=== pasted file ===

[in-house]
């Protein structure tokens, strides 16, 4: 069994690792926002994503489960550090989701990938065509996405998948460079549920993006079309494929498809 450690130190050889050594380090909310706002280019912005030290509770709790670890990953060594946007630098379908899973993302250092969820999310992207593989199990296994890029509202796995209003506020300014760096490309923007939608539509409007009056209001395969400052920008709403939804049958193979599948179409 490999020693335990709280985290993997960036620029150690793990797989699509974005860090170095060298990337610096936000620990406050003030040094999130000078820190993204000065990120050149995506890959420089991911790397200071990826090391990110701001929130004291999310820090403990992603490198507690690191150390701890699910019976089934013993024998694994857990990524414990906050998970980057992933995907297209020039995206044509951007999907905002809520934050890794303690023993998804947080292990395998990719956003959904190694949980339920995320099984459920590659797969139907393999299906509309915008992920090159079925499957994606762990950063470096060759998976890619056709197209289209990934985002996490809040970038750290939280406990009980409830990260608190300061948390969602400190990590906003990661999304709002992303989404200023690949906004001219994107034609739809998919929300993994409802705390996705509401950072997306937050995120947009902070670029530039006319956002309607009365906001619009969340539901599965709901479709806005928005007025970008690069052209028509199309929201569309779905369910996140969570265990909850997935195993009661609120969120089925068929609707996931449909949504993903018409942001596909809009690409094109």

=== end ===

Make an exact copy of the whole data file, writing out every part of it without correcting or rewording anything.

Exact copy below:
[in-house]
């Protein structure tokens, strides 16, 4: 069994690792926002994503489960550090989701990938065509996405998948460079549920993006079309494929498809 450690130190050889050594380090909310706002280019912005030290509770709790670890990953060594946007630098379908899973993302250092969820999310992207593989199990296994890029509202796995209003506020300014760096490309923007939608539509409007009056209001395969400052920008709403939804049958193979599948179409 490999020693335990709280985290993997960036620029150690793990797989699509974005860090170095060298990337610096936000620990406050003030040094999130000078820190993204000065990120050149995506890959420089991911790397200071990826090391990110701001929130004291999310820090403990992603490198507690690191150390701890699910019976089934013993024998694994857990990524414990906050998970980057992933995907297209020039995206044509951007999907905002809520934050890794303690023993998804947080292990395998990719956003959904190694949980339920995320099984459920590659797969139907393999299906509309915008992920090159079925499957994606762990950063470096060759998976890619056709197209289209990934985002996490809040970038750290939280406990009980409830990260608190300061948390969602400190990590906003990661999304709002992303989404200023690949906004001219994107034609739809998919929300993994409802705390996705509401950072997306937050995120947009902070670029530039006319956002309607009365906001619009969340539901599965709901479709806005928005007025970008690069052209028509199309929201569309779905369910996140969570265990909850997935195993009661609120969120089925068929609707996931449909949504993903018409942001596909809009690409094109």